“We have taken great strides here in Michigan to protect families from the spread of COVID-19 and lower the chance of a second wave, but it’s crucial that we stay vigilant and work around the clock to protect our most vulnerable residents and those who have dedicated their lives to caring for them,” said Governor Whitmer. “These actions will help our state protect more nursing home residents and staff in the case of a second wave. Moving forward, I will work closely with the task force and with everyone who wants to help us protect our most vulnerable communities, the heroes on the front lines, and our families from this virus.”
The Michigan Nursing Homes COVID-19 Preparedness Task Force will be charged with, among other things, analyzing relevant data on the threat of COVID-19 in nursing homes, and making recommendations to the governor on improving data quality, and releasing periodic reports to the governor on its findings and recommendations. The task force must produce a recommendation to the governor for an action plan on how to prepare nursing homes for any future wave of COVID-19 cases by August 31, 2020.
“The COVID-19 pandemic has posed a particularly dire threat to the health and safety of residents and employees of long-term care facilities across the country,” said Dr. Joneigh Khaldun, Chief Medical Executive and Chief Deputy Director for Health at the Michigan Department of Health and Human Services. “This task force will help us continue to work to protect our most vulnerable residents and the caretakers serving on the front lines.”
“The impact of COVID-19 on nursing home residents has been especially tragic,” said Paula D. Cunningham, State Director of AARP Michigan. “I am optimistic this bi-partisan Taskforce will identify best practices to ensure that nursing home residents and staff are better served and protected going forward.”
“SEIU Healthcare Michigan’s nursing home workers are essential and continue to put their lives at risk by going to work daily,” said Andrea Acevedo, President of SEIU Healthcare Michigan. “We believe that every nursing home worker deserves the support, resources and protections to keep themselves, their families and their communities safe throughout this pandemic and beyond. The Michigan Nursing Homes COVID-19 Preparedness Task Force is one of many steps needed to ensure that protection, health and safety standards across the nursing home industry are met. And the most transformative work we can do to ensure the highest quality of care for residents and for workers, is by allowing our frontline nursing home workers to have a voice and seat at the decision making table.”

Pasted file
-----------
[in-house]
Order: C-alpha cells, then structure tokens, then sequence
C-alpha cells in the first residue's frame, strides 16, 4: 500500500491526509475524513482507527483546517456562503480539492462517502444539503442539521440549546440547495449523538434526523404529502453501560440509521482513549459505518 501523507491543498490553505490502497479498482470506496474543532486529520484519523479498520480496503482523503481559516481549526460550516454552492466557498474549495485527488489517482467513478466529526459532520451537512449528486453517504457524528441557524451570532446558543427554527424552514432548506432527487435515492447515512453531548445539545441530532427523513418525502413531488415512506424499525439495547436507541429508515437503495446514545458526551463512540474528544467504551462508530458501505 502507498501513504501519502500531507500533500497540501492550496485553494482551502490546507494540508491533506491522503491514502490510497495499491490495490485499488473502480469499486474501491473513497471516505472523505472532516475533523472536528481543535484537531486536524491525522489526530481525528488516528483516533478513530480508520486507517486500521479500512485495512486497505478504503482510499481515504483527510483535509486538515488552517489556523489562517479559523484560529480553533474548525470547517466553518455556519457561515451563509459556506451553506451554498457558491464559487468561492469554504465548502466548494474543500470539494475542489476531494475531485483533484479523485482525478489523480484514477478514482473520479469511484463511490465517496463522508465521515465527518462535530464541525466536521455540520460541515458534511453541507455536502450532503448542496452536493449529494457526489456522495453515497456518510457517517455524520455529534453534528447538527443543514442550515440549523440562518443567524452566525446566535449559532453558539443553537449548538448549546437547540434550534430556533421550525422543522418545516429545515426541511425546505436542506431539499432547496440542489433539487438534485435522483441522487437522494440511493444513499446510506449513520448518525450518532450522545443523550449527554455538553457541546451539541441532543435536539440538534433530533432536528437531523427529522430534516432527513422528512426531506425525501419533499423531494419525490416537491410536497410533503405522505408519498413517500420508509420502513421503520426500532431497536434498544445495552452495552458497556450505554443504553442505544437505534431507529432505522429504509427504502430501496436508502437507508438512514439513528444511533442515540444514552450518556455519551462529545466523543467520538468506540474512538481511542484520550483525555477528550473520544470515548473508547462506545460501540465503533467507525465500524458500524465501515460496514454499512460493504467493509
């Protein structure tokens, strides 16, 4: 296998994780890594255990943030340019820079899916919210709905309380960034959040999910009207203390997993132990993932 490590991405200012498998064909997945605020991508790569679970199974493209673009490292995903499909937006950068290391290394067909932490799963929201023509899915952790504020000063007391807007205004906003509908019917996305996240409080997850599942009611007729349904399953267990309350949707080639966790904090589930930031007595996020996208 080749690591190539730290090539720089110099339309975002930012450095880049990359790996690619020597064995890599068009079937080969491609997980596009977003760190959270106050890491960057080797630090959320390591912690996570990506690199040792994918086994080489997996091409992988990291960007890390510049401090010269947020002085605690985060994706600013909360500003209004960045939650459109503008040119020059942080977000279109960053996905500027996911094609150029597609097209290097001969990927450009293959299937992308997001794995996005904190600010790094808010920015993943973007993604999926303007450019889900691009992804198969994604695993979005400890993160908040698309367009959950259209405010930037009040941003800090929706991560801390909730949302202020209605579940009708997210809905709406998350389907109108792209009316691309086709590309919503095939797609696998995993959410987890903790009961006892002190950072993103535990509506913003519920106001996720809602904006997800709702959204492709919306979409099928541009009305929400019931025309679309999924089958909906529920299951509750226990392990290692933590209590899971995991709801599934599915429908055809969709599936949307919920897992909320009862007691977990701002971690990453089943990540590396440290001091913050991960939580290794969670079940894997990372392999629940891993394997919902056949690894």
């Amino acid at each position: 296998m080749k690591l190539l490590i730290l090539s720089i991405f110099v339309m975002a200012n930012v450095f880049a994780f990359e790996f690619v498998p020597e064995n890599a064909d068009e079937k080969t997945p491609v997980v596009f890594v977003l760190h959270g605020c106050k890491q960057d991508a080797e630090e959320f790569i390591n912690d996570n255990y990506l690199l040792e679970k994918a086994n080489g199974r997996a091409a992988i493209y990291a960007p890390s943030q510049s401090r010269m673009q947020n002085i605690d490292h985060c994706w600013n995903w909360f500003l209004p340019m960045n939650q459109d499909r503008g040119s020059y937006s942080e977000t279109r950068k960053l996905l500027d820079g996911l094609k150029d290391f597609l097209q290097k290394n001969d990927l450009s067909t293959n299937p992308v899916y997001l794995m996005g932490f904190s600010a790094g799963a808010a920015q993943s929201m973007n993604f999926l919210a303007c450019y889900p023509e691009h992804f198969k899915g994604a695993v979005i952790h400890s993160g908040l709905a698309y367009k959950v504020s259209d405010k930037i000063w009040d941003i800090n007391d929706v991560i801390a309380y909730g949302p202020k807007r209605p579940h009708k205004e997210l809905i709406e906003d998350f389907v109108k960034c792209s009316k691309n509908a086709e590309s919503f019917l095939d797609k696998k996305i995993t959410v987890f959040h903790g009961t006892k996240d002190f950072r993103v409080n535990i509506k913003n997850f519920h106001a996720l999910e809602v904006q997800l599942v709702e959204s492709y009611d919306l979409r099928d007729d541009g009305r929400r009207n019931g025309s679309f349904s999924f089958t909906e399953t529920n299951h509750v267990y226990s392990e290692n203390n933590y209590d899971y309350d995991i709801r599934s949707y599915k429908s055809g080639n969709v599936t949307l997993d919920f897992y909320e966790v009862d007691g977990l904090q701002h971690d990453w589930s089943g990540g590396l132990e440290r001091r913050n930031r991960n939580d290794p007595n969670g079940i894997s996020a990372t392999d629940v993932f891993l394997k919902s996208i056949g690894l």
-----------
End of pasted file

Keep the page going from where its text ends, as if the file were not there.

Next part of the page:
The Task Force will consist of leaders across state government, including representatives from DHHS and LARA. The task force will also include a representative of the Michigan Long Term Care Ombudsman Program, bipartisan representation from both houses of the legislature (2 members from each house), and thirteen other members appointed by the governor, including individuals with a personal or professional interest in the health, safety, and welfare of nursing home residents and workers.
Executive Order 2020-136 maintains restrictions on visitation to health care facilities, residential care facilities, congregate care facilities, and juvenile justice facilities, but authorizes the Department of Health and Human Services to gradually re-open visitation as circumstances permit. This order has been in place since March, and consistently prohibited entry into a nursing home by a person exhibiting symptoms of COVID-19. The order is effective immediately and continues through July 24, 2020.
Source: State of Michigan